Wednesday, May 30, 2018

The Lassie House in Pomona

This historic, rebuilt and restored home will be dedicated in the afternoon of July 1, 2018, so you still have time to rework your schedule. The address is 1195 Washington Blvd in Pomona.

It IS a lovely house -- all that river rock and the craftsman touches. 7000 square feet, 8 bathrooms and 8 bedrooms (huge, huh?) and built in 1900.
It's owned by Ray Adamyk, who heads Spectra Company and owns the YMCA of Pomona, which he's also restoring. 
Why is this called the Lassie House? 
It's because of Timmy. If you remember the Lassie TV series, Timmy was played by Jon Provost from 1957 1950s to 1964. As the Facebook page spells out, this was Jon Provost's home once.
At the right is the house in 2008; clearly, lots of work has been done. In fact, older online MLS listings say it had five bathrooms and six bedrooms, and much less square footage. 
When Timmy joined the Lassie cast in 1957, the Provosts had to go to a neighbor's to watch it -- they didn't own a TV yet. (Although Lassie had debuted in 1954, different actors played Lassie's family. In 1954, the cast changed and Lassie became Timmy's dog.

According to Provost's own website, the checked shirt and bluejeans he always wore in the TV show (one set of them, anyway) is in the Smithsonian, next to Archie Bunker's chair.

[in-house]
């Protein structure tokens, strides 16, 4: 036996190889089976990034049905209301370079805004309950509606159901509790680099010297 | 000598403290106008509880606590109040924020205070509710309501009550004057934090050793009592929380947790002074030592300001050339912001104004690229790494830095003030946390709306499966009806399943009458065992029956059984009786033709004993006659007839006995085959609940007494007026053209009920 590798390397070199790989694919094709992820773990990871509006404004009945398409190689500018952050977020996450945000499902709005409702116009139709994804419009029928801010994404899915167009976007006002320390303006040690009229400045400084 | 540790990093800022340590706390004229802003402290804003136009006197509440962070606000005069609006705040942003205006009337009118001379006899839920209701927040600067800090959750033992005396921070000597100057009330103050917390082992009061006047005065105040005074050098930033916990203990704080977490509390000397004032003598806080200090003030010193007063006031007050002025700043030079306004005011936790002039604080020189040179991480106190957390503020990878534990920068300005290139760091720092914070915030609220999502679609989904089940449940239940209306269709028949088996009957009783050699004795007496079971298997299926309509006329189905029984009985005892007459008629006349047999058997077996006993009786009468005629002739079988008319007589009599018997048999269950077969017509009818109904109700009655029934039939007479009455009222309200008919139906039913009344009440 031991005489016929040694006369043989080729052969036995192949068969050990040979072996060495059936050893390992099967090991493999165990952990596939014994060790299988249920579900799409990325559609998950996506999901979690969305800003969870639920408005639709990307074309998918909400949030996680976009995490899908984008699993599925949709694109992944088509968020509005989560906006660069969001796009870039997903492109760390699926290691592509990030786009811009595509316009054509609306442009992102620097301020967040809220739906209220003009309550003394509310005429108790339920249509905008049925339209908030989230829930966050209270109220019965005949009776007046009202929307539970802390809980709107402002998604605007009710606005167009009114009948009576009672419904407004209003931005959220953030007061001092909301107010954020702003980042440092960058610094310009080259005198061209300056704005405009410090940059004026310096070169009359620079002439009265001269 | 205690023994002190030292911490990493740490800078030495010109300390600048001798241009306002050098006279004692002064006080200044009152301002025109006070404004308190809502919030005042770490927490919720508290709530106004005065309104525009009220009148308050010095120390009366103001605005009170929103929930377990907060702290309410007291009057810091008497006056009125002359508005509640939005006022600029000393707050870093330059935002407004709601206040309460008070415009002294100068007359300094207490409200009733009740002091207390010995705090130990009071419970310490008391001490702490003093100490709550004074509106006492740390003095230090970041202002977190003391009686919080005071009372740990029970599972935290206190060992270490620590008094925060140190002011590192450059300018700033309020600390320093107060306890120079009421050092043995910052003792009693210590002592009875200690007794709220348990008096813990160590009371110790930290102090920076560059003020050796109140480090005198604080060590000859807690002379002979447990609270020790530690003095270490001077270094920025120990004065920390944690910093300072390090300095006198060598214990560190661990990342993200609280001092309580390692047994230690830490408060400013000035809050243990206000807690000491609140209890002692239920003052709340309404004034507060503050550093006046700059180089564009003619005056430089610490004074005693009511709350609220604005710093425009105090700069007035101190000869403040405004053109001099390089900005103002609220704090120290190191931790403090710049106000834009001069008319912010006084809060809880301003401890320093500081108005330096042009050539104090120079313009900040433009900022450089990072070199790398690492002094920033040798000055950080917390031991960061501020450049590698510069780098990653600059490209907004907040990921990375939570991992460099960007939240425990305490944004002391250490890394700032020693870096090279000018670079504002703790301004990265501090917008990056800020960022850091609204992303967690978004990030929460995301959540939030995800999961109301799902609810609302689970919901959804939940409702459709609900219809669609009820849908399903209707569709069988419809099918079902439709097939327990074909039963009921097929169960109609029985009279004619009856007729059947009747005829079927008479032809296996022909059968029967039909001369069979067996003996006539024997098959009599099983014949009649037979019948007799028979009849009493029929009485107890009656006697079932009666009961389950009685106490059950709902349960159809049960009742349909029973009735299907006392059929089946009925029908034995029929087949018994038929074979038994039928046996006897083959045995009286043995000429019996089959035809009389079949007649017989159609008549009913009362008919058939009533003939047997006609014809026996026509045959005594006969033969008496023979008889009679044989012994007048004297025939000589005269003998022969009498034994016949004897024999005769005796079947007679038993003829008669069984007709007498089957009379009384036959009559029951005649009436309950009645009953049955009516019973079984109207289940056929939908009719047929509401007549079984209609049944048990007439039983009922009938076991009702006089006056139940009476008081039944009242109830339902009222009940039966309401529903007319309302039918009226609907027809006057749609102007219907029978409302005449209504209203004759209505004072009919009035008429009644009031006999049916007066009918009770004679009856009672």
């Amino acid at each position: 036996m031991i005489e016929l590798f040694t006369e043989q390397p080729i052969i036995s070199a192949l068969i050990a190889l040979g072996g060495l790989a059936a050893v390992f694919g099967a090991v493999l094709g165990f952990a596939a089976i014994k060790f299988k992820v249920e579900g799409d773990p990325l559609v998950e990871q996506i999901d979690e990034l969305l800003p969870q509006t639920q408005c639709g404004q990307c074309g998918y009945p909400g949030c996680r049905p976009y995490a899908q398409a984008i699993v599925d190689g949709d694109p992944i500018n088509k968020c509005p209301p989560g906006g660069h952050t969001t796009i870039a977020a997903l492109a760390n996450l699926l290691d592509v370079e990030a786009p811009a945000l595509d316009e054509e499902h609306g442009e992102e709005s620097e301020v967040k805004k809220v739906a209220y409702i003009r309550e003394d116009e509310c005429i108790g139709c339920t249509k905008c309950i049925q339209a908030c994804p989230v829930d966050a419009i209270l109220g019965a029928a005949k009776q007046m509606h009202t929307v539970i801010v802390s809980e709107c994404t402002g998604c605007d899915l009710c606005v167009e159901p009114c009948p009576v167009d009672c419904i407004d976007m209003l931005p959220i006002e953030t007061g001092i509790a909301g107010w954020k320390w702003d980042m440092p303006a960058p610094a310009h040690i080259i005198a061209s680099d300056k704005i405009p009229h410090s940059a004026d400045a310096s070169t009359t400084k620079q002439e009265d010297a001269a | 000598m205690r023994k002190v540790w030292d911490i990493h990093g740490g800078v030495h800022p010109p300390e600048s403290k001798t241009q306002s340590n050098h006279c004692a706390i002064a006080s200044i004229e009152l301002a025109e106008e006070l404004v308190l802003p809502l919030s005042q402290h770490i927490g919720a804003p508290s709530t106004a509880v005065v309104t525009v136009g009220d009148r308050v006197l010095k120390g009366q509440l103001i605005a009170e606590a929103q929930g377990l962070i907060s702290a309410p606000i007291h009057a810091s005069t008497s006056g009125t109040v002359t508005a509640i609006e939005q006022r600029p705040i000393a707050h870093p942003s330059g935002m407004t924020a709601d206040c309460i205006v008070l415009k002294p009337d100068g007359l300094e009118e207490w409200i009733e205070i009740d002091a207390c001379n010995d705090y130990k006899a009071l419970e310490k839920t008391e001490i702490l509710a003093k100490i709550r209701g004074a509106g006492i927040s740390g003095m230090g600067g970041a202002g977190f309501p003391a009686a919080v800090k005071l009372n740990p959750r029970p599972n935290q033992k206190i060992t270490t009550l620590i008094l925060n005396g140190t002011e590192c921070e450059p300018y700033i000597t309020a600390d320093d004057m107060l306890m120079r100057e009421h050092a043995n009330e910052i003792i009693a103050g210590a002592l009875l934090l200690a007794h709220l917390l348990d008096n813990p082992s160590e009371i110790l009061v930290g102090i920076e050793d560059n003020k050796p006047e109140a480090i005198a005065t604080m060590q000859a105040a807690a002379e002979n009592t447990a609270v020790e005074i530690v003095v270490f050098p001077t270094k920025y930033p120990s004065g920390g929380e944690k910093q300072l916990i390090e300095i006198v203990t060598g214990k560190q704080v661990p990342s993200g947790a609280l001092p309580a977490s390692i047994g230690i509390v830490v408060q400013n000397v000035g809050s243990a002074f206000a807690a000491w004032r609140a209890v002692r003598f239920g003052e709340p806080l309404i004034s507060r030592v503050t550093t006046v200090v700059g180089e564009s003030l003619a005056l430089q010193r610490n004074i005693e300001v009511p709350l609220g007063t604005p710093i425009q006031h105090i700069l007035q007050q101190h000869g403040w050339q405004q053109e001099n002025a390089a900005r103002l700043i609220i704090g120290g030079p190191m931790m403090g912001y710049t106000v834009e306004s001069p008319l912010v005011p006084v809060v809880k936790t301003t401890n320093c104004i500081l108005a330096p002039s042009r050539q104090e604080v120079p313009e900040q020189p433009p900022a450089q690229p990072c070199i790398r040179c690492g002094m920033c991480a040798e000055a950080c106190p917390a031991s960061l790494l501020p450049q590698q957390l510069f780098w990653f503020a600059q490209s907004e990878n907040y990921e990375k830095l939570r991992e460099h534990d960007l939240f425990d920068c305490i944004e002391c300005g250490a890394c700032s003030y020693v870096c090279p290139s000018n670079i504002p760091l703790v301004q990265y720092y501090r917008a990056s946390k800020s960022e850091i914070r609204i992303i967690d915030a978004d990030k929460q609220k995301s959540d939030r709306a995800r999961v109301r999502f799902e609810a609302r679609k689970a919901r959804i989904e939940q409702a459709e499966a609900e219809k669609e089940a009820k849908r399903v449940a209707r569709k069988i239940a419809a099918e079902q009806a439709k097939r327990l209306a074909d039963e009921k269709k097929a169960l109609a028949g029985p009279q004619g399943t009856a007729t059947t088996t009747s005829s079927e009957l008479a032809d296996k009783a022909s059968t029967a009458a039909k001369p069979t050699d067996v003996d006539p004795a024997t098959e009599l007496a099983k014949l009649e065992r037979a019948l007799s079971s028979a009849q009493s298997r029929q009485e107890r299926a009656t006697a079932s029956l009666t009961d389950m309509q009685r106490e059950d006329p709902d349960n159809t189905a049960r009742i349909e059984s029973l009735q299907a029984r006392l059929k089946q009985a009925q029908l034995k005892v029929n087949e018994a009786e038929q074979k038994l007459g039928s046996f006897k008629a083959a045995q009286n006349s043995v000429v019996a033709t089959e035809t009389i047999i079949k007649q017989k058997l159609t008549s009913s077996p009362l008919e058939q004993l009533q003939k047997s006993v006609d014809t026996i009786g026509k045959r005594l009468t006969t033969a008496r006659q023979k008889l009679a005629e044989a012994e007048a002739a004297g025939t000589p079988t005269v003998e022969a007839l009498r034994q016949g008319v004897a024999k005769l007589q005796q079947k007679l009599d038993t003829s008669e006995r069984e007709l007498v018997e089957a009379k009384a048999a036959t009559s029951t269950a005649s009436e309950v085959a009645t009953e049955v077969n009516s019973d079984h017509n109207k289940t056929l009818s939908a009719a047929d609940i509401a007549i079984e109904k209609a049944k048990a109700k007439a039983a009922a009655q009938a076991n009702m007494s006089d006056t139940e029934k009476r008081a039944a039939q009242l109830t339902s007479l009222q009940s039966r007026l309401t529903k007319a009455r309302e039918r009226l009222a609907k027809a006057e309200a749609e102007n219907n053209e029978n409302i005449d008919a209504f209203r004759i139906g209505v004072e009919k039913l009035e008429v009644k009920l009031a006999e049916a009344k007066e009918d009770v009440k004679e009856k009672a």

Back in the 1950s,Provost's father was an aerospace engineer at the Convair Division of General Dynamics. The family moved into this home when Jon was four, and moved out to Beverly Hills when he was nine -- after only two years on the TV show. . (People Magazine says Jon and his Mom moved; Dad and siblings stayed in Pomona.)
By then Jon Provost was Timmy Martin to everyone in American ... Let's face it, he's still Timmy Martin to all of us. His role ended in 1964, but the Lassie show continued, with different stars and scenarios, until 1973, nearly 20 years. 

Monday, May 21, 2018

The Dude in Pixelated Mosaic Glory

The artist is called Invader, and you can read his Wiki bio here. Where is this? Near as I can tell, 356 South Vermont. 

Saturday, May 19, 2018

Pelicans in Trouble in the South Bay

These pictures were taken at the Redondo Beach Pier last Sunday. You can see the old library, now a Veterans Park Center, in the background.
Last week, a flurry of news stories appeared about sick brown pelicans. Here's the article in The Daily Breeze, pointing out that the International Bird Rescue of San Pedro had 32 pelicans in their care.
Local radio stations also talked about the pelicans; speculating that the fish population ain't where it should be, and the birds are starving. Older, more experienced birds are suffering.  They are cold and emaciated when rescuers get to them. The birds should be eating up to six pounds of fish a day.
Disoriented birds have stumbled in to back yards as well. Here's the phone number of the International Bird Rescue:
There's even a story in the NY Post about our pelicans. Apparently, a couple of the birds dive-bombed a graduation ceremony at Pepperdine University last month, and that got a lot of attention and tweets.